Why Dealing with Tooth Pain Long Term is Never a Safe Scenario

October 17, 2017

Closeup portrait young woman with sensitive tooth ache crown problem about to cry from pain touching outside mouth with hand isolated blue background. Negative emotion facial expression feeling.jpeg


You’re three bites into your dinner when your tooth starts acting up again. You know, the one near the back on the left side? The one that’s been hurting like this on and off for… how many weeks now?

If this scenario sounds familiar to you, keep reading because there’s a problem.

What causes a toothache?

Toothaches can be caused by a number of different things, all of which deserve immediate attention. With the exception of sporadic, dull aching in the jaw or gums associated with teeth erupting (which usually ends with the wisdom teeth around age 21) there are no completely harmless causes of tooth pain. Even that natural sensation of a tooth erupting should be identified and confirmed by a dentist to ensure it’s not a sign of impaction or abscess, especially for adults over the age of 21.

Under normal circumstances, your teeth should not hurt. Period.

Generally, the pain associated with a toothache is caused by an inflammation of the soft pulp that makes up the center of each tooth, and which surrounds the nerves and blood vessels keeping your tooth alive. This inflammation could be a sign of:

  • Cavities (tooth decay)
  • Infection at the root of the tooth
  • Chipped or broken teeth
  • Damaged fillings
  • Repetitive motions (chewing or grinding)
  • Infected gums

The pain itself can present itself in various ways, and there may be associated symptoms as well. For example, you may feel:

  • Sharp, throbbing, or constant pain
  • Tooth pain that only occurs when pressure is applied
  • Swelling, painful gums
  • Bad taste in the mouth (from an infection in a tooth)
  • Fever or headache

In some cases, the pain is intermittent, at least at first. If this is the case, you may find it’s triggered by:

  • Cold drinks or food
  • Sweet foods
  • Biting down on anything
  • Putting other pressure on the tooth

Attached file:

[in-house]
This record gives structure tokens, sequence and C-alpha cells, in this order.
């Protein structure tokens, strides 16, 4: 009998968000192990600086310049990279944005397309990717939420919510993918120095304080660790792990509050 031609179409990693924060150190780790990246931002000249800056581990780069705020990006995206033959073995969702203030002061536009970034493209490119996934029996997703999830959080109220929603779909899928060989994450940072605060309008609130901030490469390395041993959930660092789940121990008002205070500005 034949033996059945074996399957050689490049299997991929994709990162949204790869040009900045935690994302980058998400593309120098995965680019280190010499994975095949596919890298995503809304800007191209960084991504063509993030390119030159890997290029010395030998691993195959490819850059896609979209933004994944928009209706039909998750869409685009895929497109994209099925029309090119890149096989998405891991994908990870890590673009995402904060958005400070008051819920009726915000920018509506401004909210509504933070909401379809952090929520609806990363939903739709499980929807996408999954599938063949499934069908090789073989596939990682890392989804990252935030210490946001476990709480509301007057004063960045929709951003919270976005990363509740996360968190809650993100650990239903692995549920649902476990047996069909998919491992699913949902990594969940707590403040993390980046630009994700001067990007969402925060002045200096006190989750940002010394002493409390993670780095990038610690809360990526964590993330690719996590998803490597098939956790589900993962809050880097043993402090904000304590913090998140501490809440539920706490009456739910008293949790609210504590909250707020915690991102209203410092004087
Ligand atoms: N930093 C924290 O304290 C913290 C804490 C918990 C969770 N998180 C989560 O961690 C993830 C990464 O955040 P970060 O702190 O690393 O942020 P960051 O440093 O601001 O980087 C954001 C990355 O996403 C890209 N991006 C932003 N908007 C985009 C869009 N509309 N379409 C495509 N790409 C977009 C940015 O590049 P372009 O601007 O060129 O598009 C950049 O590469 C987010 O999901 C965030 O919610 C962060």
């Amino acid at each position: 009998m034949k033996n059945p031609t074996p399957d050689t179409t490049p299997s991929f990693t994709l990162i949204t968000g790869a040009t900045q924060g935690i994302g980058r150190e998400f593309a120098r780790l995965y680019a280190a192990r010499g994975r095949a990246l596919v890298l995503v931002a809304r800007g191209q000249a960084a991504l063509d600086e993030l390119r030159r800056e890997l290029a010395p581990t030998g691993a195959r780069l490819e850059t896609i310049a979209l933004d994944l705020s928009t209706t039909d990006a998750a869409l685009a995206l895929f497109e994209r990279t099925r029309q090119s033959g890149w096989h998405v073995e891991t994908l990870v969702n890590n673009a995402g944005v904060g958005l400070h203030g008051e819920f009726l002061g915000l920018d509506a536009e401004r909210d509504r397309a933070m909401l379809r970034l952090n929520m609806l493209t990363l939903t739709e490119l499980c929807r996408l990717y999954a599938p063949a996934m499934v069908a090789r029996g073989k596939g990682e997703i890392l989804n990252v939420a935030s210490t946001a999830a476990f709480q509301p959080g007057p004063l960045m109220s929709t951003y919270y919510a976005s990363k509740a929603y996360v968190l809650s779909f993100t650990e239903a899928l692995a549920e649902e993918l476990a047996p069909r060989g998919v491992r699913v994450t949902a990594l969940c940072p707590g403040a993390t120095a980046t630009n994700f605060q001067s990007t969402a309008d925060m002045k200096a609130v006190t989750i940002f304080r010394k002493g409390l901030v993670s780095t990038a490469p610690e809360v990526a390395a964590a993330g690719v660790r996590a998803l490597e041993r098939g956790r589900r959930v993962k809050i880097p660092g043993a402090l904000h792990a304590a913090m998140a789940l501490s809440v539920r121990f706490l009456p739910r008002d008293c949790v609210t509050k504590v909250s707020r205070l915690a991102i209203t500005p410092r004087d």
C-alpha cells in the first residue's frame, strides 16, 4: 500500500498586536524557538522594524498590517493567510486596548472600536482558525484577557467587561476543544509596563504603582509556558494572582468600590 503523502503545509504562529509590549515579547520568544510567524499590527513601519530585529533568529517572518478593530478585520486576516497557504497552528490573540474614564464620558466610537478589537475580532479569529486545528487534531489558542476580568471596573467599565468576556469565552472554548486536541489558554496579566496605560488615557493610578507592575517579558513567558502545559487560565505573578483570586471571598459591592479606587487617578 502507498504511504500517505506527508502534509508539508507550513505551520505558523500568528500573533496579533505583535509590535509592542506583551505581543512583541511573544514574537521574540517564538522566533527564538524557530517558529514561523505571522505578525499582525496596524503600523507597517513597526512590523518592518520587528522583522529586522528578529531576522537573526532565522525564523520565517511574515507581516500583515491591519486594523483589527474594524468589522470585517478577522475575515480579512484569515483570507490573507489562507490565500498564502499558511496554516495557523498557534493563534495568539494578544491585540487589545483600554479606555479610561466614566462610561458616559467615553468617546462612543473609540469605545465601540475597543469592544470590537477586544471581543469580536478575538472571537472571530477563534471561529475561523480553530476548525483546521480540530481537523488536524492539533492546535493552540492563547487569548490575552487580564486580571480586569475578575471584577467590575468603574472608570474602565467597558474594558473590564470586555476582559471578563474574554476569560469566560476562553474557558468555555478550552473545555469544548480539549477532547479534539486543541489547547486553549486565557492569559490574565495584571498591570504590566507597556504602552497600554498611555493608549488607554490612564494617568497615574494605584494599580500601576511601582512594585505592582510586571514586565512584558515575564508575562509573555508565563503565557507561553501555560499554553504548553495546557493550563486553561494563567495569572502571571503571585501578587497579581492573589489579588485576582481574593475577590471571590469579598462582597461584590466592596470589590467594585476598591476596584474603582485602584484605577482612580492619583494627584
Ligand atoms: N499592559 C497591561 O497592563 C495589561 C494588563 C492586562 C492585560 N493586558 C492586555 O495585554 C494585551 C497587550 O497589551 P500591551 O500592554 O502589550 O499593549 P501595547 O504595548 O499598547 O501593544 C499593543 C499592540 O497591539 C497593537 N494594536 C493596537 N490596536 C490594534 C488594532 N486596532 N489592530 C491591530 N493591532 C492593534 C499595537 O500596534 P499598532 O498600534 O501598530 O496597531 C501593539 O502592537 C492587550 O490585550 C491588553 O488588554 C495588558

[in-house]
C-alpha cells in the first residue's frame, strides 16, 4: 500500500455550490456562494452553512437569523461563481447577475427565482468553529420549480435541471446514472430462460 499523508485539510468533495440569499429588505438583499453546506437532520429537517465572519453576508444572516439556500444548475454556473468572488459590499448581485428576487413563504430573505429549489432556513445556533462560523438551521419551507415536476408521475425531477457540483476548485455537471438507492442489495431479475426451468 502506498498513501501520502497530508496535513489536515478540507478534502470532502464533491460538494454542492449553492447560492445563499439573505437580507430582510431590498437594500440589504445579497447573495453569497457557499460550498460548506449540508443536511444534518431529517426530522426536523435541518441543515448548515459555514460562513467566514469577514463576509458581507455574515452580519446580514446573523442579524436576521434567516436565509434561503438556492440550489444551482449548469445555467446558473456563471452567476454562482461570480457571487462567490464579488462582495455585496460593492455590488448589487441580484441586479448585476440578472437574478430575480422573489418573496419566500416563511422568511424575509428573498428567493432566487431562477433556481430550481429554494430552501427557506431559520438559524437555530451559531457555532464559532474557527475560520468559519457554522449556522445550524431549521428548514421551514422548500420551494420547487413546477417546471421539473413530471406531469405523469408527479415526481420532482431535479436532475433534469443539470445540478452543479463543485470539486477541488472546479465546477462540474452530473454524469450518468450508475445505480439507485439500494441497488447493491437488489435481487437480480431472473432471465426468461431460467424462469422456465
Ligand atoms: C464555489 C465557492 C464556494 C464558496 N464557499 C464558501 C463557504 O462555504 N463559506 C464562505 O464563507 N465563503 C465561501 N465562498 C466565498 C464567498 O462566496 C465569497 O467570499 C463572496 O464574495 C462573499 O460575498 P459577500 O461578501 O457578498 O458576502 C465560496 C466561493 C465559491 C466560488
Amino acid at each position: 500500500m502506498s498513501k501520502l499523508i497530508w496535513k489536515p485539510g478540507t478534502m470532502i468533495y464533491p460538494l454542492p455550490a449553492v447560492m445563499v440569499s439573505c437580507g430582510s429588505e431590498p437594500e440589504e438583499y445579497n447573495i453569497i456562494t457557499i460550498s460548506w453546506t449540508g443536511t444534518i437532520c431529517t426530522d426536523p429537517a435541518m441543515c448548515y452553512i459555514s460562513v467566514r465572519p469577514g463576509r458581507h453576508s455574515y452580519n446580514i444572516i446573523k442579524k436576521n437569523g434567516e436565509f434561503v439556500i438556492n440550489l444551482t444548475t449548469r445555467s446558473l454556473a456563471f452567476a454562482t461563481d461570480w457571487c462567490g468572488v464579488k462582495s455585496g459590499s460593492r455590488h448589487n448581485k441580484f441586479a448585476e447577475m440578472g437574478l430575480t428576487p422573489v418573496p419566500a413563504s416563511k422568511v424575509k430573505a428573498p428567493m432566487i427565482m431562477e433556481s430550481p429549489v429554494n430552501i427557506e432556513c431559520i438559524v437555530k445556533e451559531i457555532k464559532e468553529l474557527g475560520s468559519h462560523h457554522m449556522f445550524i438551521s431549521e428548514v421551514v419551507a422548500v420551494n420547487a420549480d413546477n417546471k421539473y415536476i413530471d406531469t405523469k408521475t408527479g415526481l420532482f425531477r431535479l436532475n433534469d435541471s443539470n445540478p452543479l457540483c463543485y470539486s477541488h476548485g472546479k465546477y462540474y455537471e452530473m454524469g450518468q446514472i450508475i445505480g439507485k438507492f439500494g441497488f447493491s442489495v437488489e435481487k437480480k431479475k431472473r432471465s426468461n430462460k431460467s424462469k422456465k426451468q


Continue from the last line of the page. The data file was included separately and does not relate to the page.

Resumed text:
In all these cases, the most important thing to remember is that trying to ignore a serious toothache is only going to prolong the suffering and likely make matters worse.

How do you treat a toothache?

"Generally, the pain associated with a toothache is caused by an inflammation of the soft pulp that makes up the center of each tooth, and which surrounds the nerves and blood vessels keeping your tooth alive."

In the short term, there’s nothing wrong with treating the pain and getting on with your life. No one should have to withdraw from the world on account of a toothache. Here are some common sense ways to relieve the pain associated with toothache:

  1. Avoid triggers - If your pain is intermittent and you’ve identified certain foods or actions that trigger it, simply try to avoid eating or doing those things. Chew on the other side of your mouth, let your coffee cool more, etc.
  2. Over-the-counter pain medication - NSAIDs (like ibuprofen and naproxen sodium) can reduce swelling from inflammation and relieve the pain. Non-NSAID acetaminophen works too. Topical gels or liquids containing benzocaine can also provide temporary relief.
  3. Flossing - In some cases, food particles wedged between teeth can cause or exacerbate a toothache. You should be flossing at least once a day anyway, but if that’s not your habit, a good flossing may provide some relief.
  4. Salt water rinse - Minor discomfort, including the natural pain associated with teeth coming in, will usually fade if you rinse your mouth with warm salt water. You’ll likely need to do so every hour or so to keep the pain under control, and using this trick in combination with OTC pain reliever usually enhances the benefits of both.

Is treating the pain good enough?

It’s important to note that all of the treatments highlighted above are simply short term ways to control the symptoms of a toothache. They’re doing nothing to address the cause.

In the long term, it’s vital that you see a dentist, allow them to assess the root cause of your pain, and recommend appropriate treatment that’s going to solve the problem itself. The sooner you can get in to see the dentist, the better, since inflammation or infection in the teeth or gums can easily spread to other parts of the body as well, making the matter worse.

So, next time you run into the scenario described at the outset, call your dentist and set up an appointment as soon as possible. Then go about treating the pain so you don’t have to suffer with it. What you shouldn’t do is ignore it.

If you’re dealing with any kind of tooth pain, large or small, don’t let the cost of treatment stand in the way of getting the relief you need. A discount dental plan can make it much easier for individuals and families without dental coverage to find a dentist and take care of tooth pain quickly and affordably.

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